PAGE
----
When you are offered a morsel of gossip marinated in slander, do you turn it down or pass it on? That depends on the state of your heart.
Do you see the bag lady on the street as a burden on society or as an opportunity for God? That, too, depends on the state of your heart.
The state of your heart dictates whether you harbor a grudge or give grace, seek self-pity or seek Christ, drink human misery or taste God’s mercy.
No wonder, then, the wise man begs, “Above all else, guard your heart.”
David’s prayer should be ours: “Create in me a pure heart, 0 God.”4
And Jesus’ statement rings true: “Blessed are the pure in heart, for they shall see God.”
Note the order of this beatitude: first, purify the heart, then you will see God. Clean the refinery and the result will be a pure product.
We usually reverse the order. We try to change the inside by altering the outside.
The message of the beatitude is a clear one: You change your life by changing your heart.
How do you change your heart? Jesus gave the plan on the mountain. Back away from the beatitudes once more and view them in sequence.
The first step is an admission of poverty: “Blessed are the poor in spirit. . . .“ God’s gladness is not received by those who earn it, but by those who admit they don’t deserve it. The joy of Sarah, Peter, and Paul came when they surrendered, when they pleaded for a lifeguard instead of a swimming lesson, when they sought a savior instead of a system.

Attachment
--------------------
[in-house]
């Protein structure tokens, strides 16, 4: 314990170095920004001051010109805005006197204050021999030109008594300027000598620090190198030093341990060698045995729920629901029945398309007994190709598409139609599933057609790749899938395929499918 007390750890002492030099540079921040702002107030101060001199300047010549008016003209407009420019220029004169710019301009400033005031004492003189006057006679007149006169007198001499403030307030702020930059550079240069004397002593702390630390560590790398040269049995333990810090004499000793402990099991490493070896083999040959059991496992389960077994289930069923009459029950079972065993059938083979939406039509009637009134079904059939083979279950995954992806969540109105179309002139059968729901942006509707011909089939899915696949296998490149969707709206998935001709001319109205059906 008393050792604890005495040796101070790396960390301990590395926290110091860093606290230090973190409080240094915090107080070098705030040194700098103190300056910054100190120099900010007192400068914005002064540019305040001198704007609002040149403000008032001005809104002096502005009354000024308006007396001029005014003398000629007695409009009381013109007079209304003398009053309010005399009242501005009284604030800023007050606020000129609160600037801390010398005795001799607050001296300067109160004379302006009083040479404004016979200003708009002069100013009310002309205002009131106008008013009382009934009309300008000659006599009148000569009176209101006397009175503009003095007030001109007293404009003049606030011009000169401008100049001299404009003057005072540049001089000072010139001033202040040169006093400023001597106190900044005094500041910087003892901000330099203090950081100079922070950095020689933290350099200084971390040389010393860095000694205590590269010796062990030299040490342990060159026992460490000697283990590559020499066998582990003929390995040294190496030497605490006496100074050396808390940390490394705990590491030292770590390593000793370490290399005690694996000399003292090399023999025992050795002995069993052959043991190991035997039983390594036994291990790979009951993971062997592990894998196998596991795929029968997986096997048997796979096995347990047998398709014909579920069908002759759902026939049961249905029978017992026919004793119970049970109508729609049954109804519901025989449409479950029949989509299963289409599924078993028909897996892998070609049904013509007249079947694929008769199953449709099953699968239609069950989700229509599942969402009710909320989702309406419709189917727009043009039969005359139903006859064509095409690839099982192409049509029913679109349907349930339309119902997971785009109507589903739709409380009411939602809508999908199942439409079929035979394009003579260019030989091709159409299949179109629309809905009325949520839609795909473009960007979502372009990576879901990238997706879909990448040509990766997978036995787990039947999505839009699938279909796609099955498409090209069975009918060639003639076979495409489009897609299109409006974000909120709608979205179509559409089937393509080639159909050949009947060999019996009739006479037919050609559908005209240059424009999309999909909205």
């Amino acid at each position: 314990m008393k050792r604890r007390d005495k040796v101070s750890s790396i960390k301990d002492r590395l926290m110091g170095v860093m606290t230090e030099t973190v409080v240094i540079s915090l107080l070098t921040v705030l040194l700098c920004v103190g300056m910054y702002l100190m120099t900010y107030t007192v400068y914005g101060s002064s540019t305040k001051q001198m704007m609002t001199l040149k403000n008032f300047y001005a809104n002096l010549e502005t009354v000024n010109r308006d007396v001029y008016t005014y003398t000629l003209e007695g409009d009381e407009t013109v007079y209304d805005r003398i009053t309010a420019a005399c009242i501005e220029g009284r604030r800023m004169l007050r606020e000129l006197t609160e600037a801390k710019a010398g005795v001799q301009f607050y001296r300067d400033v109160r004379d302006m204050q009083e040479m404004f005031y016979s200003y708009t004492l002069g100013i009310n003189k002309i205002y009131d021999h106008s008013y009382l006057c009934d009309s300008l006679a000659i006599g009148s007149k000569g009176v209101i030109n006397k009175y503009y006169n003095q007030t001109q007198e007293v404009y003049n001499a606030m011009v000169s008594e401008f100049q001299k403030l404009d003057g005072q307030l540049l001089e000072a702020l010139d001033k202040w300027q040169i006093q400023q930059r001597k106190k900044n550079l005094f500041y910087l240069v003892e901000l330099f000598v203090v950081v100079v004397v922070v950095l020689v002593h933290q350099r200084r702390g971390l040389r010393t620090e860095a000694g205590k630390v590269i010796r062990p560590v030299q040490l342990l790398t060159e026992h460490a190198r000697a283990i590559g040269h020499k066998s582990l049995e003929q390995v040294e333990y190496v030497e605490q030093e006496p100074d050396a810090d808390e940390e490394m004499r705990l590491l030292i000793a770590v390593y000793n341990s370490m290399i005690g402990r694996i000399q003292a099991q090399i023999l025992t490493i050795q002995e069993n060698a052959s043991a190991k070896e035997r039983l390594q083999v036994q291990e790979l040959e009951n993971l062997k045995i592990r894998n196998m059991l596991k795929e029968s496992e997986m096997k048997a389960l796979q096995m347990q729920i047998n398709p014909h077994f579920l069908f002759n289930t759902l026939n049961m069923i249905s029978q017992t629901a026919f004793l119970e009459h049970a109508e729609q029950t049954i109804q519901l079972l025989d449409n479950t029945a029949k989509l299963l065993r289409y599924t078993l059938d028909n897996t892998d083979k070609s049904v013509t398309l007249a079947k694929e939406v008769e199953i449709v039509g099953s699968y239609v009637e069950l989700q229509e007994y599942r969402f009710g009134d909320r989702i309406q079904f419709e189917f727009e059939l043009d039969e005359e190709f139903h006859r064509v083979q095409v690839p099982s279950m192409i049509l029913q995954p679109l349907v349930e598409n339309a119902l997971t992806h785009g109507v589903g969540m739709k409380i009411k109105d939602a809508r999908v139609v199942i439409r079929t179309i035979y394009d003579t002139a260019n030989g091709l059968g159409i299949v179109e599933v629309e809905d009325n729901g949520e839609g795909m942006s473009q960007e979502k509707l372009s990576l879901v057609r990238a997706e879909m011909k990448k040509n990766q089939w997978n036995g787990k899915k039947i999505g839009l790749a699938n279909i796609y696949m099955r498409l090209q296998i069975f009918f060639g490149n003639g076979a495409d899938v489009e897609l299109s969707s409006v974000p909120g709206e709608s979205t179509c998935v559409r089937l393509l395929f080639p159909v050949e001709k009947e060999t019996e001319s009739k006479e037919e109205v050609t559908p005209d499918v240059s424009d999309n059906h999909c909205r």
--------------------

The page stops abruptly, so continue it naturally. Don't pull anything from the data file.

The second step is sorrow: “Blessed are those who mourn….” Joy comes to those who are sincerely sorry for their sin. We discover gladness when we leave the prison of pride and repent of our rebellion.
Sorrow is followed by meekness. The meek are those who are willing to be used by God. Amazed that God would save them, they are just as surprised that God could use them. They are a junior-high-school clarinet section playing with the Boston Pops. They don’t tell the maestro how to conduct; they’re just thrilled to be part of the concert.
The result of the first three steps? Hunger. Never have you seen anything like what is happening! You admit sin—you get saved. You confess weakness—you receive strength. You say you are sorry—you find forgiveness. It’s a zany, unpredictable path full of pleasant encounters. For once in your life you’re addicted to something positive—something that gives life instead of draining it. And you want more.
Then comes mercy. The more you receive, the more you give. You find it easier to give grace because you realize you have been given so much. What has been done to you is nothing compared to what you did to God.
For the first time in your life, you have found a permanent joy, a joy that is not dependent upon your whims and actions. It’s a joy from God, a joy no one can take away from you.
A sacred delight is placed in your heart.
It is sacred because only God can grant it.
It is a delight because you would never expect it.
And though your heart isn’t perfect, it isn’t rotten. And though you aren’t invincible, at least you’re plugged in. And you can bet that he who made you knows just how to purify you—from the inside out.